Property investments will cause headaches and go through flat spots like now, but if you treat it like a money-making purchase and remove emotion, dealing with that will be much easier.

Anthony Keane is editor of Your Money, which appears in News Limited newspapers on Mondays.

Renovate your home on a budget

MORE than half of Australia's homeowners plan to renovate in the next four years, and doing it right doesn't have to blow the budget.

A national survey by Appliances Online has found bathrooms are the prime focus of renovators. However experts say that money may be better spent elsewhere.

The survey found South Australians are the most likely of all people to renovate in the next 12 months, at 34 per cent, with 37 per cent targeting the bathroom and 28 per cent planning a kitchen upgrade.

Appliances Online chief executive John Winning (inset) says if choosing between renovating a kitchen and a bathroom, go for the kitchen. "Clean the bathroom and renovate the kitchen," he says.

"It’s really obvious if you have an old kitchen."

Winning advises that self-closing cupboards, soft-closing drawers, classy benchtops, induction cooktops and steam ovens are among the kitchen features that impress, and many prices have recently dropped.

"Never go cheap on the rangehood. Everyone tries to save money on it but it’s the most important appliance for the longevity of a kitchen," Winning says.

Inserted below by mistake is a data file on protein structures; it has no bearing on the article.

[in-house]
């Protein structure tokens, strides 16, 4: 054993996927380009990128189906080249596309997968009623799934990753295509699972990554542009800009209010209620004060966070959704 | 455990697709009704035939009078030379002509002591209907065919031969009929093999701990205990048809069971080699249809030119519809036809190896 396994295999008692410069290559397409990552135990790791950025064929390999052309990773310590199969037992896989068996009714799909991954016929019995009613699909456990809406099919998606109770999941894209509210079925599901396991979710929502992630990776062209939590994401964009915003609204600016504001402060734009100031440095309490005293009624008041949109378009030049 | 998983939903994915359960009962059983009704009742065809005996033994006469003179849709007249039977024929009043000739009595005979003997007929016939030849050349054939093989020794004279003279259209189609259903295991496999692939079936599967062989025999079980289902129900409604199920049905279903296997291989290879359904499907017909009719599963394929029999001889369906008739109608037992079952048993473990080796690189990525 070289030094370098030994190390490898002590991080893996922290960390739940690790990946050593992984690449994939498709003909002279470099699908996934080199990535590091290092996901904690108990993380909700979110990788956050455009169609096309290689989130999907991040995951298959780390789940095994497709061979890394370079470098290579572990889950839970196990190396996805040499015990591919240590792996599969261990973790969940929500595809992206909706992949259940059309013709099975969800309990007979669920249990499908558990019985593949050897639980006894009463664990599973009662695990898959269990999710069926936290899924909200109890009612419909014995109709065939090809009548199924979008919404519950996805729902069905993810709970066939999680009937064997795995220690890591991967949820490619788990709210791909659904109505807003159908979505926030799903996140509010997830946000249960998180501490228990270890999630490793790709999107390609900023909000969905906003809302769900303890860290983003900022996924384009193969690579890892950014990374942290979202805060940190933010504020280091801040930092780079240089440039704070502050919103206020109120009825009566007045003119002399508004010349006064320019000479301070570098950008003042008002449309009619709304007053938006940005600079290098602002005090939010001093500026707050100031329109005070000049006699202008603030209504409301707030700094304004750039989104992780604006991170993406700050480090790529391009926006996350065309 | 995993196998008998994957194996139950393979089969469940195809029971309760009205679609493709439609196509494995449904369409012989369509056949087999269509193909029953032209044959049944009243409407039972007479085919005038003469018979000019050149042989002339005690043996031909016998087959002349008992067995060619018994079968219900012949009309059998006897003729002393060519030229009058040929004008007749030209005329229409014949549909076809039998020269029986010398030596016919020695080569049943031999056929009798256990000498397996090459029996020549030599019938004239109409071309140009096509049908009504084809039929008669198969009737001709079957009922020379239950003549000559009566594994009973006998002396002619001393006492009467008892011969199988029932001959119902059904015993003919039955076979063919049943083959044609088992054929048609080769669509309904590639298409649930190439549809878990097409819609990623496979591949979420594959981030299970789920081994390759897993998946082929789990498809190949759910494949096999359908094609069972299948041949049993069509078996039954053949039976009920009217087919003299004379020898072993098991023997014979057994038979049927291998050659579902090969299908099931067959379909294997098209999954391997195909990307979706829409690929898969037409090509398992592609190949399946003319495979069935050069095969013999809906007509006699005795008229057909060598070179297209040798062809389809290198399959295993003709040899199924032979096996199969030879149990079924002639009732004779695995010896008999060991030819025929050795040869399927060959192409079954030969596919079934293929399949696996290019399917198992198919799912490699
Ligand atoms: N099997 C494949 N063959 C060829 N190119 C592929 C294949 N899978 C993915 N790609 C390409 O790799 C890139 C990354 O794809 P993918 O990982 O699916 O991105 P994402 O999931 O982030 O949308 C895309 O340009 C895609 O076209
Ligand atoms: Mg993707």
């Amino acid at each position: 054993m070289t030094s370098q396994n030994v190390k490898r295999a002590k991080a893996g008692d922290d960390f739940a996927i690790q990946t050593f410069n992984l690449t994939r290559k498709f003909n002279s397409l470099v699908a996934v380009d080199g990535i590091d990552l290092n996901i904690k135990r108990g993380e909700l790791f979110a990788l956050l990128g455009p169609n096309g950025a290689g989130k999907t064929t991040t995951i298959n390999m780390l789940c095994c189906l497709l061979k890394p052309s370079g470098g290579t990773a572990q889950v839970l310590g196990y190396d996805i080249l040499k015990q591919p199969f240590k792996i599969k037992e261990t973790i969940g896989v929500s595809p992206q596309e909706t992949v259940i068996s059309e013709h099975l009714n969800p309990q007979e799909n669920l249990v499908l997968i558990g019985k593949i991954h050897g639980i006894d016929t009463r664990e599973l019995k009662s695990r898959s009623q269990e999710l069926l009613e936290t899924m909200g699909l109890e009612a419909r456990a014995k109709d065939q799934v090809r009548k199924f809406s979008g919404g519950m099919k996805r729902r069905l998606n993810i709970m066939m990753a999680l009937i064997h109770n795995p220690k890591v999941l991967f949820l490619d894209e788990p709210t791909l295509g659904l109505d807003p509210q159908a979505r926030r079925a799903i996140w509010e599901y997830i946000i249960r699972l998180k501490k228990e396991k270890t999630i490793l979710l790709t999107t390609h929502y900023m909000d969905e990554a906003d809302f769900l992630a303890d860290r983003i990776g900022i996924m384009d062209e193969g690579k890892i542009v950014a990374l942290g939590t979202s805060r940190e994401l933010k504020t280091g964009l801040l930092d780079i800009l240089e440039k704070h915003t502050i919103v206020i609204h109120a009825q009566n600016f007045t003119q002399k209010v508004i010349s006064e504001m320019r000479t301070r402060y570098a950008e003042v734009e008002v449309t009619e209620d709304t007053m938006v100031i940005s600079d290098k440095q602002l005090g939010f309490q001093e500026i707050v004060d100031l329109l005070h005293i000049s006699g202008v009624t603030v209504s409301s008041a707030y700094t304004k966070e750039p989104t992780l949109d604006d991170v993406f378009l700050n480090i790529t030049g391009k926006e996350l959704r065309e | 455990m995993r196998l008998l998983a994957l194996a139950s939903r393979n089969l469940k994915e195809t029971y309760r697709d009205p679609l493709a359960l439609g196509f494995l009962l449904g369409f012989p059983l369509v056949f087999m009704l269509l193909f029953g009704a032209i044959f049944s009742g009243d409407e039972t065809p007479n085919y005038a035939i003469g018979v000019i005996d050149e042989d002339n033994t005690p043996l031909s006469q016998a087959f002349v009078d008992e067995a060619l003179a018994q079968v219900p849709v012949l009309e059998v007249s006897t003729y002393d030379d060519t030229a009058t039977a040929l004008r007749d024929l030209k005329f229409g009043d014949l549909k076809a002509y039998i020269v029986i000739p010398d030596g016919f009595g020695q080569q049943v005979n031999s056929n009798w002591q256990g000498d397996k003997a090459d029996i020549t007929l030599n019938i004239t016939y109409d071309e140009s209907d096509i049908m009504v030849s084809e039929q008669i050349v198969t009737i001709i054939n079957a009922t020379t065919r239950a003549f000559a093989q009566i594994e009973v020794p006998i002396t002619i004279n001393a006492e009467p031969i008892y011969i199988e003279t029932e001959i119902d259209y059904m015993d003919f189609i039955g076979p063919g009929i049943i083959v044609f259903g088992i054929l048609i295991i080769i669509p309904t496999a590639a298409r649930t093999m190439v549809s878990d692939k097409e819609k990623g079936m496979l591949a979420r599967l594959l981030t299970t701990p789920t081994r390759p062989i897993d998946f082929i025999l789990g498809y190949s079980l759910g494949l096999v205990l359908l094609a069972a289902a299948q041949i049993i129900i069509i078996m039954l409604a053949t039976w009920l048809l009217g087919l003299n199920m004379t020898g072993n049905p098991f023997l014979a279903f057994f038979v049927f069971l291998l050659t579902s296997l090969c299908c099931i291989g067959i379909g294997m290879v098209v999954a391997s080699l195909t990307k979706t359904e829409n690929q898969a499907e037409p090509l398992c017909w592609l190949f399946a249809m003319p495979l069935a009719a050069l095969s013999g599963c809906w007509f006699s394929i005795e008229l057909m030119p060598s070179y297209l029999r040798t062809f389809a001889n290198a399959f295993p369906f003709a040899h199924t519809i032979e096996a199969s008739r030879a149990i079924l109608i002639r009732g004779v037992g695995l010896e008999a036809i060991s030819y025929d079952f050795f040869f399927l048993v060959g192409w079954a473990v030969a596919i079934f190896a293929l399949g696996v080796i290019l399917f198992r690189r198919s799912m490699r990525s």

His other top tips are:

* Draw up a plan before you start your project.

* Put a cost on your time if taking the DIY road: "If you complete the renovation yourself but it takes several years it might not be worth it."

* Don’t move the plumbing – relocating sinks and toilets is expensive, so try to plan the renovation around them.

* You get what you pay for, so use quality materials and goods that will stand up to the tests of time. "You could also consider the efficiency of your lights and appliances – an inefficient fridge will add to your yearly energy bill."

Toop & Toop sales partner Tim Thredgold says the best budget renovation for people looking to add value to a home is a new paint job.

"A good paint-through will change a home, clean it, brighten it, and lighten it," he says.

Thredgold says the major renovation projects with which to add value are, in order, a family room addition, outdoor living spaces, kitchen, and then the bathroom.

"Pay attention to the money areas, kitchens and bathrooms. A change of fittings, taps and towel rails can give a lift if they match. Appliances in a kitchen can give a mighty lift," he says.

Realistic approach to selling the key

WHEN Rachel and Michael Dixon put their home in the Brisbane suburb of Moorooka on the market, they received four offers after the first open for inspection.

They took an offer for $455,000 and a deal was quickly secured.

Now looking to upgrade and spend a little more on their new property, the couple reckon homes over the $500,000 mark don’t seem to be trading as quickly as those that sit under $500,000 or around Brisbane’s median house price of around $430,000.

The couple put an asking price of offers over $440,000 on their home when they went to the market.